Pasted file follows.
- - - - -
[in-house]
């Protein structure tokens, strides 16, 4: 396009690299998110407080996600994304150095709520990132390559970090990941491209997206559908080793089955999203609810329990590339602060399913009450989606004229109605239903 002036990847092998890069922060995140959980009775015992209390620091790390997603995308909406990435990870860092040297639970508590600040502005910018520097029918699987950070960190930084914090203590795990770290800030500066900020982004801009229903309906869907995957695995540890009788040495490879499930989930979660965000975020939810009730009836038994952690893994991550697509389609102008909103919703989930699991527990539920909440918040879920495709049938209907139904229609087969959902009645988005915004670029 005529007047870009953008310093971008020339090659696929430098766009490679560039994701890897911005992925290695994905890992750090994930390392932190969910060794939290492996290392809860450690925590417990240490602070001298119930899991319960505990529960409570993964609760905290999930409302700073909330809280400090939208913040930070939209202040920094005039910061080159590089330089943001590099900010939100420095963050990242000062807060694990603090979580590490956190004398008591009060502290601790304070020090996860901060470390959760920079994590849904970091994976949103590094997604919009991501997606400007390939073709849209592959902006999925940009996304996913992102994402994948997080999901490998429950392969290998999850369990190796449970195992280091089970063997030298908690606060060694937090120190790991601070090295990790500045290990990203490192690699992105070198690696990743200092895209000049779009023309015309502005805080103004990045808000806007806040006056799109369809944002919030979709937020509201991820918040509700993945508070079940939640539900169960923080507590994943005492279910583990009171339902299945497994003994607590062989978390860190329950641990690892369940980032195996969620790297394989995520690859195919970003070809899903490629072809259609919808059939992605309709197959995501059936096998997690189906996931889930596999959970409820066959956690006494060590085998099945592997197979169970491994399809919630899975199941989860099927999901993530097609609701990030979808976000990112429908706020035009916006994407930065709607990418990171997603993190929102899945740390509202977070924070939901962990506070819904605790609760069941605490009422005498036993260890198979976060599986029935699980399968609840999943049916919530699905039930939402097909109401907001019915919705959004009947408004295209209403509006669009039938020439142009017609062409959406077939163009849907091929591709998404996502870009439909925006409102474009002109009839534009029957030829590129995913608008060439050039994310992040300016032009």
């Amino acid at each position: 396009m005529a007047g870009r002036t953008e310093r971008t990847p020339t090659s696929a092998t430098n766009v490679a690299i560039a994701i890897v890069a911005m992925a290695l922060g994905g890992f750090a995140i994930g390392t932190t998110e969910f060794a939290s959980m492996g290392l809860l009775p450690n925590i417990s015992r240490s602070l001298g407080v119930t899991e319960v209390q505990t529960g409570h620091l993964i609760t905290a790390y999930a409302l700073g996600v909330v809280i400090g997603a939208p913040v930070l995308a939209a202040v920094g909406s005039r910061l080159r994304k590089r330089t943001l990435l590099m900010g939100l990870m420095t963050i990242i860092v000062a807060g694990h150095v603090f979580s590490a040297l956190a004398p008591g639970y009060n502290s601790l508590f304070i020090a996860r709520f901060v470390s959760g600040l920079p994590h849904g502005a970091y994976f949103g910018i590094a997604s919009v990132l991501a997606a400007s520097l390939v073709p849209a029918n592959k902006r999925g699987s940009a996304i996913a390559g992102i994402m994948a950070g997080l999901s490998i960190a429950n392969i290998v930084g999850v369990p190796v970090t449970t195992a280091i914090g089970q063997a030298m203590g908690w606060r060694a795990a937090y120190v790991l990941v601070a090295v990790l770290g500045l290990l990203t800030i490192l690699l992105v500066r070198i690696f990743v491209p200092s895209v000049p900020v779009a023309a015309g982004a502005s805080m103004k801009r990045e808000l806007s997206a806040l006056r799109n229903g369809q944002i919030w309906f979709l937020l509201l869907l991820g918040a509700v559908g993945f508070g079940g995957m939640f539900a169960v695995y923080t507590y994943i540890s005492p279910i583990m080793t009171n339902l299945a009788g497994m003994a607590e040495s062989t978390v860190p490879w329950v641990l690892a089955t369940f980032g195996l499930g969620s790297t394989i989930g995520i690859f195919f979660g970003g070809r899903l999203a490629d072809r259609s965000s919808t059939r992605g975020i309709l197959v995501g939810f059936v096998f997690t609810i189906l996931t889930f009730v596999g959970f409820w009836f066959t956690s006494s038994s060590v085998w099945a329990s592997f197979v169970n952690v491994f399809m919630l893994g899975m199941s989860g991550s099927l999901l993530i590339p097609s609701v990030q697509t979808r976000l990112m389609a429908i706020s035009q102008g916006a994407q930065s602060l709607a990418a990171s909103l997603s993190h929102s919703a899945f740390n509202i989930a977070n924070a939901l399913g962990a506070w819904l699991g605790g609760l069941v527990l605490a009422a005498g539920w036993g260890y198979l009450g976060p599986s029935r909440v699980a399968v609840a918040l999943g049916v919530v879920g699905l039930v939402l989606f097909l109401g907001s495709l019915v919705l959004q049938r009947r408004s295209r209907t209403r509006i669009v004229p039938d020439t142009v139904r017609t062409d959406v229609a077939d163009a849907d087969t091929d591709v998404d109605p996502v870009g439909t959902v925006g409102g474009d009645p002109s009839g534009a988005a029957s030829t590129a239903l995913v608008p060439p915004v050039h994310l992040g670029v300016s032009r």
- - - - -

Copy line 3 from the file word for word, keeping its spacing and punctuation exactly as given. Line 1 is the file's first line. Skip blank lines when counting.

């Amino acid at each position: 396009m005529a007047g870009r002036t953008e310093r971008t990847p020339t090659s696929a092998t430098n766009v490679a690299i560039a994701i890897v890069a911005m992925a290695l922060g994905g890992f750090a995140i994930g390392t932190t998110e969910f060794a939290s959980m492996g290392l809860l009775p450690n925590i417990s015992r240490s602070l001298g407080v119930t899991e319960v209390q505990t529960g409570h620091l993964i609760t905290a790390y999930a409302l700073g996600v909330v809280i400090g997603a939208p913040v930070l995308a939209a202040v920094g909406s005039r910061l080159r994304k590089r330089t943001l990435l590099m900010g939100l990870m420095t963050i990242i860092v000062a807060g694990h150095v603090f979580s590490a040297l956190a004398p008591g639970y009060n502290s601790l508590f304070i020090a996860r709520f901060v470390s959760g600040l920079p994590h849904g502005a970091y994976f949103g910018i590094a997604s919009v990132l991501a997606a400007s520097l390939v073709p849209a029918n592959k902006r999925g699987s940009a996304i996913a390559g992102i994402m994948a950070g997080l999901s490998i960190a429950n392969i290998v930084g999850v369990p190796v970090t449970t195992a280091i914090g089970q063997a030298m203590g908690w606060r060694a795990a937090y120190v790991l990941v601070a090295v990790l770290g500045l290990l990203t800030i490192l690699l992105v500066r070198i690696f990743v491209p200092s895209v000049p900020v779009a023309a015309g982004a502005s805080m103004k801009r990045e808000l806007s997206a806040l006056r799109n229903g369809q944002i919030w309906f979709l937020l509201l869907l991820g918040a509700v559908g993945f508070g079940g995957m939640f539900a169960v695995y923080t507590y994943i540890s005492p279910i583990m080793t009171n339902l299945a009788g497994m003994a607590e040495s062989t978390v860190p490879w329950v641990l690892a089955t369940f980032g195996l499930g969620s790297t394989i989930g995520i690859f195919f979660g970003g070809r899903l999203a490629d072809r259609s965000s919808t059939r992605g975020i309709l197959v995501g939810f059936v096998f997690t609810i189906l996931t889930f009730v596999g959970f409820w009836f066959t956690s006494s038994s060590v085998w099945a329990s592997f197979v169970n952690v491994f399809m919630l893994g899975m199941s989860g991550s099927l999901l993530i590339p097609s609701v990030q697509t979808r976000l990112m389609a429908i706020s035009q102008g916006a994407q930065s602060l709607a990418a990171s909103l997603s993190h929102s919703a899945f740390n509202i989930a977070n924070a939901l399913g962990a506070w819904l699991g605790g609760l069941v527990l605490a009422a005498g539920w036993g260890y198979l009450g976060p599986s029935r909440v699980a399968v609840a918040l999943g049916v919530v879920g699905l039930v939402l989606f097909l109401g907001s495709l019915v919705l959004q049938r009947r408004s295209r209907t209403r509006i669009v004229p039938d020439t142009v139904r017609t062409d959406v229609a077939d163009a849907d087969t091929d591709v998404d109605p996502v870009g439909t959902v925006g409102g474009d009645p002109s009839g534009a988005a029957s030829t590129a239903l995913v608008p060439p915004v050039h994310l992040g670029v300016s032009r």